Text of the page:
Many of us have been wondering what will happen to aluminum when the current financing deals unwind in the spring of next year. Metal has been sold for May delivery and stored under discounted storage deals in LME warehouses to take advantage of the price premium delivery 12 months forward contracts were exhibiting over spot plus finance in the spring of this year. It was a convenient way to park and hold up to 3 million of the 4.5 million tons that is currently reported in LME stock. It was probably not Glencore’s primary intention to create an ETF to soak up this over stock but it just so happens they are sitting on 800,000 tons and are reported to be in discussions with Rusal to take on a further 500,000 tons ” not out of the goodness of their heart you will understand, they are probably taking metal instead of funds they are due.
However, the report last week that Glencore and Credit Suisse are intending to launch a physically backed Electronic Traded Fund ETF would coincidentally have the benefit of soaking up some of those hundreds of thousands of tons of metal. If Glencore raise their holding to 1.3 m tons it will represent 3.5% of world production according to a Reuters article. Usually ETF’s are supported by futures contracts rolled over on a monthly basis which has drawbacks in terms of trading costs and distortions. Physically backed precious metal funds are more common because of the low storage cost relative to the value. The SPDR Gold Trust the world’s largest gold-backed security, holds around 1086.5 metric tons of gold, and ranks as the world’s sixth largest holder of gold. Physically backed funds are generating increasing interest. Canada’s ScotiaMocatta last month released details of the world’s first physically backed copper fund.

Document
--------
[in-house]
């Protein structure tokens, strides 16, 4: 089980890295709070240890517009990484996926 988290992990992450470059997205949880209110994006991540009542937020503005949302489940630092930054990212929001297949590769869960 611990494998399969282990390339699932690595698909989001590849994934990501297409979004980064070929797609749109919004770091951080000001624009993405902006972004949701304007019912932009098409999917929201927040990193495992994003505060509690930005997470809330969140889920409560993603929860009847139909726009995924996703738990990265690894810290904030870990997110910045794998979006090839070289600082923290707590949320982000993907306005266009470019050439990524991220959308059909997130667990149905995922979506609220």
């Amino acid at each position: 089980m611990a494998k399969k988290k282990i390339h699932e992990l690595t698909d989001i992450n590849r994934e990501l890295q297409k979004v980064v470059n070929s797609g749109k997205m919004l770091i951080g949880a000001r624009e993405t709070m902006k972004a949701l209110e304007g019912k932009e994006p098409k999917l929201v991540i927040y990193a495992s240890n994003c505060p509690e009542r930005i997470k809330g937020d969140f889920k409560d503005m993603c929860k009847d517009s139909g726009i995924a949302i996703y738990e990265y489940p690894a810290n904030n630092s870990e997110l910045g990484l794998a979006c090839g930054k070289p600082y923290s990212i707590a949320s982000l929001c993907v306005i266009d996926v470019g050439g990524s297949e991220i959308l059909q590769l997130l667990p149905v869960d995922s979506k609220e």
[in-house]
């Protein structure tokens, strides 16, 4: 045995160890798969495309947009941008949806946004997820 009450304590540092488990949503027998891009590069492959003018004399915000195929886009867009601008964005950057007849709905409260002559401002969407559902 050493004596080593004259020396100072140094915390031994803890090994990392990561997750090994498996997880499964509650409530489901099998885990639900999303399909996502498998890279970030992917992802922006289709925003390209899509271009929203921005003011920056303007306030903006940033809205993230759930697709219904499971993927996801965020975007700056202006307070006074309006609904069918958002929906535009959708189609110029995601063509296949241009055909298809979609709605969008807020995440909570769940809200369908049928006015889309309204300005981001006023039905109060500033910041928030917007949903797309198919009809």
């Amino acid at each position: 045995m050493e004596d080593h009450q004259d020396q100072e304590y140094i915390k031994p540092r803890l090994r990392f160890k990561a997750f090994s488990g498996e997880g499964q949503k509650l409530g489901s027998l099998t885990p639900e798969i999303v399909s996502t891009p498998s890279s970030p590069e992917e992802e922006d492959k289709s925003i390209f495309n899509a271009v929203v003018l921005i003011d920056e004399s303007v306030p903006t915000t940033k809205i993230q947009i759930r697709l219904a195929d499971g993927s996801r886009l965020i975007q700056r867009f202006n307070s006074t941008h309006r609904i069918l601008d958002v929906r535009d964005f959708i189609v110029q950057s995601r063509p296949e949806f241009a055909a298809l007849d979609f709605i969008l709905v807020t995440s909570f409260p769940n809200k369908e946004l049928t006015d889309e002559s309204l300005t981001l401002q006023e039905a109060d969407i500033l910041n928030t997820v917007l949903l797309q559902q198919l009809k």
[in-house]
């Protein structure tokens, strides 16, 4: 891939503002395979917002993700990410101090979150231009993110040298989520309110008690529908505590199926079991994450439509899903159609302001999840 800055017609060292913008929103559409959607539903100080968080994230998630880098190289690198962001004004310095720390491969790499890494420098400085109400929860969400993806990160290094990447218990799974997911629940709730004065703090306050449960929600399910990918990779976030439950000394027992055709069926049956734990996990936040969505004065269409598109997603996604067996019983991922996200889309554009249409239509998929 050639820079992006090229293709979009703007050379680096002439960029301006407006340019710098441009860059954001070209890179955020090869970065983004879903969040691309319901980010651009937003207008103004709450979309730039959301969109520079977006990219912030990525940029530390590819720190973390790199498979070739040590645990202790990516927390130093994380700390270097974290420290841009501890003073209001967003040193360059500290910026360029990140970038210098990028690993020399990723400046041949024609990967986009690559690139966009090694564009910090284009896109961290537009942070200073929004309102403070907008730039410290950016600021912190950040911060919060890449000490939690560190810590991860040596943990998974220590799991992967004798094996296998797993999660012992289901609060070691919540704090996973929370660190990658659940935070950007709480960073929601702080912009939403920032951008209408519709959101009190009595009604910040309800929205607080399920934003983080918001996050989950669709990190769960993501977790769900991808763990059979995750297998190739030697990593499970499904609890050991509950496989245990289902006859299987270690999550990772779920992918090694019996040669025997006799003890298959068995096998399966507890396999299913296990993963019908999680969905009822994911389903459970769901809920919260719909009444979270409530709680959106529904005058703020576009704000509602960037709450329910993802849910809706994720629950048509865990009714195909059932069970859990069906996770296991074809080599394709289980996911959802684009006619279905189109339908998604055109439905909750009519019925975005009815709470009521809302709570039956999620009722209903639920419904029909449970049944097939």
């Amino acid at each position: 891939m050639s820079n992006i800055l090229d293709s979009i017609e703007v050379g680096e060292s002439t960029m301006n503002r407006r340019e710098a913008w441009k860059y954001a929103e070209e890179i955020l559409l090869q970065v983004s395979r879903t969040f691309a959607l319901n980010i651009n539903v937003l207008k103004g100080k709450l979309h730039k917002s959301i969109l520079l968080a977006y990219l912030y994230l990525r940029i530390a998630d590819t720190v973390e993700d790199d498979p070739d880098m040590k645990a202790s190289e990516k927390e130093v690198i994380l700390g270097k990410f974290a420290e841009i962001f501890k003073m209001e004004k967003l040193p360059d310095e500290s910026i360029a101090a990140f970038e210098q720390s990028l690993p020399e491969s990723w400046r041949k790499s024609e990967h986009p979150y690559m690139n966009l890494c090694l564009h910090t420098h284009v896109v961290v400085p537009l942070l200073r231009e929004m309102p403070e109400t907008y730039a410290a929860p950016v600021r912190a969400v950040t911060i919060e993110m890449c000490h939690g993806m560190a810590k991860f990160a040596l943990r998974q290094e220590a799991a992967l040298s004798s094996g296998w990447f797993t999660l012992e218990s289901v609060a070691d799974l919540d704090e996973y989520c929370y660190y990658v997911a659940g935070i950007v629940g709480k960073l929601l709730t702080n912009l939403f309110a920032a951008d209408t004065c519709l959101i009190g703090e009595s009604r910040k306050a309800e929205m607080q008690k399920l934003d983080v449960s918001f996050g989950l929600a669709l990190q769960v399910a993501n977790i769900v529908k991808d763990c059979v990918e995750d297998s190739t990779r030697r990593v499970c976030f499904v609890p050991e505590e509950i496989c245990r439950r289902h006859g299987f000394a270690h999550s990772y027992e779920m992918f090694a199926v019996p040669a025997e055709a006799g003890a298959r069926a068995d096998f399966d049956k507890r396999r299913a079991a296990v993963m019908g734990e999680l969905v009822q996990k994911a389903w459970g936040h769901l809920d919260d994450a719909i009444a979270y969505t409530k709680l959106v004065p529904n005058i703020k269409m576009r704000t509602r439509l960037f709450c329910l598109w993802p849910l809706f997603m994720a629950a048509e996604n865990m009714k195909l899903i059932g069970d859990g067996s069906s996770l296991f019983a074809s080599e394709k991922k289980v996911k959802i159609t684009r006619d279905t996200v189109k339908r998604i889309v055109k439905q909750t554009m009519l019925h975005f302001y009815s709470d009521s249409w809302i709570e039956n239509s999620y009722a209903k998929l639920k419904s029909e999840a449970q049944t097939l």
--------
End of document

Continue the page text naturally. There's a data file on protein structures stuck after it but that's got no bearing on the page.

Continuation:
To what extent a physically backed fund would reduce the market price volatility that many blame on the ETF’s is open to question. In theory it would be harder to buy and sell if physical delivery is required and its interesting that the rise of physical funds is happening just as some are questioning the traditional model in light of possible new regulations being imposed following the report the CFTC and SEC have to give to Congress on September 30. The reality is ETF’s in one form or another are here to stay and their scope and activities are becoming as relevant to the metals markets as is supply and demand fundamentals, certainly for precious metals and increasingly for base metals.